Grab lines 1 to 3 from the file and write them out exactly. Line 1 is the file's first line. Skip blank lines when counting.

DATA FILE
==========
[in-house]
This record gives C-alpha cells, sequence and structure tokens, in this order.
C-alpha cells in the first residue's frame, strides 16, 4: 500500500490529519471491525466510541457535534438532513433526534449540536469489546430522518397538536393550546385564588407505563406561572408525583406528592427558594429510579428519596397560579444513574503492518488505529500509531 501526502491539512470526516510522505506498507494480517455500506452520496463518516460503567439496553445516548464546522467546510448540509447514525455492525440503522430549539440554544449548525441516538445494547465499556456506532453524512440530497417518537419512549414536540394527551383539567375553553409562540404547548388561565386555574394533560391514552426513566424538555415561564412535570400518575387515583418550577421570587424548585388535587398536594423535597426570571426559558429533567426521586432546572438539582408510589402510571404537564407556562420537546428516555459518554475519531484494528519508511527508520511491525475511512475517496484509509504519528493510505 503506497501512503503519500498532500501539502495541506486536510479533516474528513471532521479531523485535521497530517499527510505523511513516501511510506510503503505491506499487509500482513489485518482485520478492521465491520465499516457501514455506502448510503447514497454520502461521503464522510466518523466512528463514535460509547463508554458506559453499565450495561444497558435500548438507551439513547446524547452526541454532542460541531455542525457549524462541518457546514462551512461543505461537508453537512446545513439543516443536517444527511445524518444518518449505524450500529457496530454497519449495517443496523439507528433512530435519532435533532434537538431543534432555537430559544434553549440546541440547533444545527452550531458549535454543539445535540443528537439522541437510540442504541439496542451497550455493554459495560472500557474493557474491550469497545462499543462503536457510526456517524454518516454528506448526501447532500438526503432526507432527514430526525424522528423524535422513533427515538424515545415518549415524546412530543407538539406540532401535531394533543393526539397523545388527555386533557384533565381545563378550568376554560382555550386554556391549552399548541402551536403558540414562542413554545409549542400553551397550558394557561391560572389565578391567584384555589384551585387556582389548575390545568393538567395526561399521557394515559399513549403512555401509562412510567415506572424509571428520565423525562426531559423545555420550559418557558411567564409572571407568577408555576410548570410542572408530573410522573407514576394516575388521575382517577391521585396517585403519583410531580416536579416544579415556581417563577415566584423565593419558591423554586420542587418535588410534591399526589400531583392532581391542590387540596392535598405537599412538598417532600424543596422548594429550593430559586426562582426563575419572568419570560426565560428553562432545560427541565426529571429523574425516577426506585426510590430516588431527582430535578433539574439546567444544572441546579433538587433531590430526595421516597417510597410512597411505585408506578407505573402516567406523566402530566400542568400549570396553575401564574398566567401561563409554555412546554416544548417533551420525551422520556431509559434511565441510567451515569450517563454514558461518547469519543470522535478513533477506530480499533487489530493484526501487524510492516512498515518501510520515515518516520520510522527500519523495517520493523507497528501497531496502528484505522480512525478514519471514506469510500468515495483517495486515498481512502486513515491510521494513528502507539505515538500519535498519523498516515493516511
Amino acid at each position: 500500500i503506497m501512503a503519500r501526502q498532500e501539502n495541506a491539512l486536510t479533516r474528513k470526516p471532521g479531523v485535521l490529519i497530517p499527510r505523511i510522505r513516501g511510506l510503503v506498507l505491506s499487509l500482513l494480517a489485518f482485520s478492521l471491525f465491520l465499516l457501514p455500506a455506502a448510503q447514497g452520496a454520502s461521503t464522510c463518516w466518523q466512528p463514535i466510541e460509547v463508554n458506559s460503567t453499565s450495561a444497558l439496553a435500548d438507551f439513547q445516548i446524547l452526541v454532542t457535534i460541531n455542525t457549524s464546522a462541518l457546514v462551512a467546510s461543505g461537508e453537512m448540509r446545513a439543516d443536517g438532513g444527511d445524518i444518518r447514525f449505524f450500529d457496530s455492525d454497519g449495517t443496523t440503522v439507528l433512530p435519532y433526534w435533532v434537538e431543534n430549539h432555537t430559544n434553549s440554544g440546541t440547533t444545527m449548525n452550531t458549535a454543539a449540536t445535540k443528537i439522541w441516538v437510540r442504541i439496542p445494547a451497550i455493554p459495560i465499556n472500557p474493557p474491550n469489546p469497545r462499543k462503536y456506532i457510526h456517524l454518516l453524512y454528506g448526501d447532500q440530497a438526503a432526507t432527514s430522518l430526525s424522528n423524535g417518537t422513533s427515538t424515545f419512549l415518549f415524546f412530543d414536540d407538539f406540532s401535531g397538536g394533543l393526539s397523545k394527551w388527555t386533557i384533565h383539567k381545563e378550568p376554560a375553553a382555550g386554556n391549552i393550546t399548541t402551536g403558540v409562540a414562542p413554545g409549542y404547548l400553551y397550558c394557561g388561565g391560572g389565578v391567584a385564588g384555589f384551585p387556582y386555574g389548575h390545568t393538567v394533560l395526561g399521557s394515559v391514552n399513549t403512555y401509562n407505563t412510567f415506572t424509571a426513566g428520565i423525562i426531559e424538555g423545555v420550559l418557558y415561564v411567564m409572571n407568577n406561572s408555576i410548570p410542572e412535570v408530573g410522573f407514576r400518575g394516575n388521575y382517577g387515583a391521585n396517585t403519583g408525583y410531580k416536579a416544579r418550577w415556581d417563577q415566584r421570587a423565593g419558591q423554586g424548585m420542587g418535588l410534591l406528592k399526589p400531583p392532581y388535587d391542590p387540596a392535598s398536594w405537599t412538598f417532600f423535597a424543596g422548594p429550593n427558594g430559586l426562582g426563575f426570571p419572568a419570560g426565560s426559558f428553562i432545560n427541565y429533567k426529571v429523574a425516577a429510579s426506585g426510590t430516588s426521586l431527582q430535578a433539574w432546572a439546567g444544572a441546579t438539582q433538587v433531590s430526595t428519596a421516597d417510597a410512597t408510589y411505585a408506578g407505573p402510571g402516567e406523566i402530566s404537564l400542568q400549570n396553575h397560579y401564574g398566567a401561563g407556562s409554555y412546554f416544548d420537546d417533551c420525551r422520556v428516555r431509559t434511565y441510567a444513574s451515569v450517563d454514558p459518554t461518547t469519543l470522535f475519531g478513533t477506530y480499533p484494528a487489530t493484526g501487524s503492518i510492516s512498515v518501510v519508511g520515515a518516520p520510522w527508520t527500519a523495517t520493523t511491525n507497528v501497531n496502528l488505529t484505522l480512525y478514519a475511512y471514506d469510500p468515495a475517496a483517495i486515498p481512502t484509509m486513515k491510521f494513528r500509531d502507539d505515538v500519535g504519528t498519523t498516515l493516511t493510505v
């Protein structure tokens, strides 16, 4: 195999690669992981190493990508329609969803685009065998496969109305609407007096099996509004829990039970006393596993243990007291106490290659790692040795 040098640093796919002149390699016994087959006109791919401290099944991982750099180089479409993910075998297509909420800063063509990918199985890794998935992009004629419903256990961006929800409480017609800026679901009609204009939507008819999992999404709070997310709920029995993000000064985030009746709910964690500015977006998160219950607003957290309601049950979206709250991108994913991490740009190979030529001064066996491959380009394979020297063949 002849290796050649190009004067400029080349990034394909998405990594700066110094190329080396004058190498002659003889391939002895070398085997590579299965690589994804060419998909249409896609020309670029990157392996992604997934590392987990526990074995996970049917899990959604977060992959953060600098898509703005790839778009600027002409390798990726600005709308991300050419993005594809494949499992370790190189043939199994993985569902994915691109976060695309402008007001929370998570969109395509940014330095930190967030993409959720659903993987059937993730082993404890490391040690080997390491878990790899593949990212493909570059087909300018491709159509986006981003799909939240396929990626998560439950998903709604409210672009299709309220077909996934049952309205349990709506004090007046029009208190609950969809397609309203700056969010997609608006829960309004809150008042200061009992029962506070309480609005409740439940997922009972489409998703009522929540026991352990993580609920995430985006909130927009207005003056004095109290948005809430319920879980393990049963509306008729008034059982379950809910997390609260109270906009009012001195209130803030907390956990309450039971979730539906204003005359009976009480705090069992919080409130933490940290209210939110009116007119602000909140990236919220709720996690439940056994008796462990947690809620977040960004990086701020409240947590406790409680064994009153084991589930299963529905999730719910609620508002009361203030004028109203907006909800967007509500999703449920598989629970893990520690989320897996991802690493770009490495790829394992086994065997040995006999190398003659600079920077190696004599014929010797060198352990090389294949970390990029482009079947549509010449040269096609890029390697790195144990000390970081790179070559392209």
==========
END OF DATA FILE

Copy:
[in-house]
This record gives C-alpha cells, sequence and structure tokens, in this order.
C-alpha cells in the first residue's frame, strides 16, 4: 500500500490529519471491525466510541457535534438532513433526534449540536469489546430522518397538536393550546385564588407505563406561572408525583406528592427558594429510579428519596397560579444513574503492518488505529500509531 501526502491539512470526516510522505506498507494480517455500506452520496463518516460503567439496553445516548464546522467546510448540509447514525455492525440503522430549539440554544449548525441516538445494547465499556456506532453524512440530497417518537419512549414536540394527551383539567375553553409562540404547548388561565386555574394533560391514552426513566424538555415561564412535570400518575387515583418550577421570587424548585388535587398536594423535597426570571426559558429533567426521586432546572438539582408510589402510571404537564407556562420537546428516555459518554475519531484494528519508511527508520511491525475511512475517496484509509504519528493510505 503506497501512503503519500498532500501539502495541506486536510479533516474528513471532521479531523485535521497530517499527510505523511513516501511510506510503503505491506499487509500482513489485518482485520478492521465491520465499516457501514455506502448510503447514497454520502461521503464522510466518523466512528463514535460509547463508554458506559453499565450495561444497558435500548438507551439513547446524547452526541454532542460541531455542525457549524462541518457546514462551512461543505461537508453537512446545513439543516443536517444527511445524518444518518449505524450500529457496530454497519449495517443496523439507528433512530435519532435533532434537538431543534432555537430559544434553549440546541440547533444545527452550531458549535454543539445535540443528537439522541437510540442504541439496542451497550455493554459495560472500557474493557474491550469497545462499543462503536457510526456517524454518516454528506448526501447532500438526503432526507432527514430526525424522528423524535422513533427515538424515545415518549415524546412530543407538539406540532401535531394533543393526539397523545388527555386533557384533565381545563378550568376554560382555550386554556391549552399548541402551536403558540414562542413554545409549542400553551397550558394557561391560572389565578391567584384555589384551585387556582389548575390545568393538567395526561399521557394515559399513549403512555401509562412510567415506572424509571428520565423525562426531559423545555420550559418557558411567564409572571407568577408555576410548570410542572408530573410522573407514576394516575388521575382517577391521585396517585403519583410531580416536579416544579415556581417563577415566584423565593419558591423554586420542587418535588410534591399526589400531583392532581391542590387540596392535598405537599412538598417532600424543596422548594429550593430559586426562582426563575419572568419570560426565560428553562432545560427541565426529571429523574425516577426506585426510590430516588431527582430535578433539574439546567444544572441546579433538587433531590430526595421516597417510597410512597411505585408506578407505573402516567406523566402530566400542568400549570396553575401564574398566567401561563409554555412546554416544548417533551420525551422520556431509559434511565441510567451515569450517563454514558461518547469519543470522535478513533477506530480499533487489530493484526501487524510492516512498515518501510520515515518516520520510522527500519523495517520493523507497528501497531496502528484505522480512525478514519471514506469510500468515495483517495486515498481512502486513515491510521494513528502507539505515538500519535498519523498516515493516511